Indispensable extra tools in mehndi application include fine needles and toothpicks, which can be essential in fixing lines or lifting and moving a line, or picking up stray mehndi, and thin sewing pins that are useful to unclog the hole in your mehndi cone. You can practice mehndi on many surfaces, but it is always essential to practice on the skin itself. By using this three-dimensional canvas, you understand the structure of the skin and how designs that look nice on paper may not look so nice on the body.
In making designs, I like to look at various
different types of designs at first, and then develop my own patterns from simple
motifs. If you purchase a mehndi design book anywhere, you will most likely find
that it has tons of patterns, leaf designs, etc. which you can take and turn into your own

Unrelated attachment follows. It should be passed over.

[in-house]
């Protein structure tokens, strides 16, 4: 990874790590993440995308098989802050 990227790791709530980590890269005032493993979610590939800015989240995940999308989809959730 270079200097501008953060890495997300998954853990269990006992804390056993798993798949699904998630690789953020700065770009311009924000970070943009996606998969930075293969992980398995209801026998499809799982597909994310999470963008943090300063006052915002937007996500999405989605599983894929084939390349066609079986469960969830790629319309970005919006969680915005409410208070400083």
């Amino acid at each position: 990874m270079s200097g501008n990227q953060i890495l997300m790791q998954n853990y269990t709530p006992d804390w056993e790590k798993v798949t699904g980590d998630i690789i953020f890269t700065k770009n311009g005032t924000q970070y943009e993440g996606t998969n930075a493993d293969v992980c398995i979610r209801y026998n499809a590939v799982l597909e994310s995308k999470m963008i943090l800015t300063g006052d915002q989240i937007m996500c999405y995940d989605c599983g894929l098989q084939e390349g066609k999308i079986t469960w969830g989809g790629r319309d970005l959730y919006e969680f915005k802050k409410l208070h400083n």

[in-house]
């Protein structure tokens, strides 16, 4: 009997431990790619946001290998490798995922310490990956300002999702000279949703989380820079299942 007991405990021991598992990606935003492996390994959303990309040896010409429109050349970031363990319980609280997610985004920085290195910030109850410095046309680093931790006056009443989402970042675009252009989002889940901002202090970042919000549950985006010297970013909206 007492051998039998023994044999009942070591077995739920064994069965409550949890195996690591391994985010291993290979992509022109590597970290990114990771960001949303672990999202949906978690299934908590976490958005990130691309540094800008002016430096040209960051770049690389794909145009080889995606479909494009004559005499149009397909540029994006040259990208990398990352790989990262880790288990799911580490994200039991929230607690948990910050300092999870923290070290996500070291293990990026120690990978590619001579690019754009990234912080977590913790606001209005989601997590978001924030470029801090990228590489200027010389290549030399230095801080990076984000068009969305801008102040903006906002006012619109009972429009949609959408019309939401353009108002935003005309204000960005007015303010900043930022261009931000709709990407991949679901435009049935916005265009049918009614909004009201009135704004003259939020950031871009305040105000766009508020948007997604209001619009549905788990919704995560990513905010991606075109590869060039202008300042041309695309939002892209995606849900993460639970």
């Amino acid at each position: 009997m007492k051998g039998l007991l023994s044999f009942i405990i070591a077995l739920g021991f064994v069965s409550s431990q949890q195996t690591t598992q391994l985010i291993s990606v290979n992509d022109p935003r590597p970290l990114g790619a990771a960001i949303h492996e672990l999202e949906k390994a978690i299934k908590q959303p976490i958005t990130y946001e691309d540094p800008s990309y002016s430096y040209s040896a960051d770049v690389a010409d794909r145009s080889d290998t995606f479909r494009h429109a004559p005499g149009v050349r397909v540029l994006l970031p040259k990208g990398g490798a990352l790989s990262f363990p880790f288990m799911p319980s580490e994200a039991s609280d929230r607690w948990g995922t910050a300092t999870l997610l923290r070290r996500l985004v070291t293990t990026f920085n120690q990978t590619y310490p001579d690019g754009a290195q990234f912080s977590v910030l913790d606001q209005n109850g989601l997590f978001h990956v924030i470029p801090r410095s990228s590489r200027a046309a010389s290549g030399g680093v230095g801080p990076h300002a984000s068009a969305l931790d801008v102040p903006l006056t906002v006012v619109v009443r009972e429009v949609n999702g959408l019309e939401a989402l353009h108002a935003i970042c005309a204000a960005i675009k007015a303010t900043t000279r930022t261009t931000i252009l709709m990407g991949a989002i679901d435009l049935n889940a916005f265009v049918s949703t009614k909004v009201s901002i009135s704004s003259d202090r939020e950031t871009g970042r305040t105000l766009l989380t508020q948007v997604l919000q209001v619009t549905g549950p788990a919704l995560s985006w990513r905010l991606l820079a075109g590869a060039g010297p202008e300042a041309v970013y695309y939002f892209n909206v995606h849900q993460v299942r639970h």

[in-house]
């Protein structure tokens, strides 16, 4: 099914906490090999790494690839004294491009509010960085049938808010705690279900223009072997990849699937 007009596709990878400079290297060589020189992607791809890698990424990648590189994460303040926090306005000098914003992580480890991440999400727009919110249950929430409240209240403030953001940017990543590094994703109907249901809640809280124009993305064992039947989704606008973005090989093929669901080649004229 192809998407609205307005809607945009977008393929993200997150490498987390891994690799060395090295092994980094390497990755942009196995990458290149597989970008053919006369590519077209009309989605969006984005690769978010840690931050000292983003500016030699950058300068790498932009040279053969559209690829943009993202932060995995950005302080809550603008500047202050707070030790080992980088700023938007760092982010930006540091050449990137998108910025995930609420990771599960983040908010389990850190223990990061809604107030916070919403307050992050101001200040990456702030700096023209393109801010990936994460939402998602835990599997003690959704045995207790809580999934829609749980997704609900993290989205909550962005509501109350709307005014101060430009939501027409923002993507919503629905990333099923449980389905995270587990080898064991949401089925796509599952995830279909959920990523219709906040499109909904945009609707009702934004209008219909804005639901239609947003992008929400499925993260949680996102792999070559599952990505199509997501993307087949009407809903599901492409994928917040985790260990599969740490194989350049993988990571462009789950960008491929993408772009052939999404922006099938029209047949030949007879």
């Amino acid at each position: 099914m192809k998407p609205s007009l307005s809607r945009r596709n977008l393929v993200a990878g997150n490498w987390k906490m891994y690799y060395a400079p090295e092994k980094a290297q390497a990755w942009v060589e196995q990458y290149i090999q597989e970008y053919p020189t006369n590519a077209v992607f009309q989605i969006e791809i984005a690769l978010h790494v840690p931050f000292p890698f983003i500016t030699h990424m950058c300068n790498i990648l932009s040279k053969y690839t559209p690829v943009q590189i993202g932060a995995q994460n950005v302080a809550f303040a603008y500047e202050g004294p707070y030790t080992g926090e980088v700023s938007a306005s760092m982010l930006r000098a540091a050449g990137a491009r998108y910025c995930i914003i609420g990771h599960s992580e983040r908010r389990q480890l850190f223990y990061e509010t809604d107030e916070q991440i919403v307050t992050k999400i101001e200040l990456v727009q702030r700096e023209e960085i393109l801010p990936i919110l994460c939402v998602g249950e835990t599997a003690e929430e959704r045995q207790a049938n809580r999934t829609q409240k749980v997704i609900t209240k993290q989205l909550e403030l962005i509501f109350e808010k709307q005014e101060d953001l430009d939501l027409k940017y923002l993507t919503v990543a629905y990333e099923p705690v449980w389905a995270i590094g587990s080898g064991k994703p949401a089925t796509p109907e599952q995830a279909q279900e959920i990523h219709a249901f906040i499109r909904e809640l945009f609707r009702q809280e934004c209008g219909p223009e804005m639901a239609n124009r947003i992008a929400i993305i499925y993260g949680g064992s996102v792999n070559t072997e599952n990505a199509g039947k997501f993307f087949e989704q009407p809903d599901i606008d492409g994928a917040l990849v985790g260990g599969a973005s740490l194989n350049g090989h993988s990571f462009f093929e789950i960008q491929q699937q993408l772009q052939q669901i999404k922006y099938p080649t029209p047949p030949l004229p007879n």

ideas. If you want to play it safe or if you question your creativity, start out
practicing mehndi by copying designs, then get creative! A good thing to do is
practice your new designs by first drawing them, and then going over them with the
mehndi. For more information, check out my Sample Designs!
To make the plastic cone, I cut a rectangle (5.5 x 7 inches) out of stiff flexible plastic ("stiff flexible" sounds oxymoronic, but the plastic should be a bit stiffer than that of a ziploc freezer bag.) I roll the cone by identifying the tip area with a place approximately one inch from the long end of the rectangle. Roll this shape into a cone (starting with the 6 inch side rather than the 1 inch side) and adjust the thickness of the tip. The whole process takes practice, so don't give up. After you have formed the cone, take a piece of adhesive tape and, placing it at the tip of the cone, stick the tape down the cone (by sort of twisting the cone while holding the tape in place).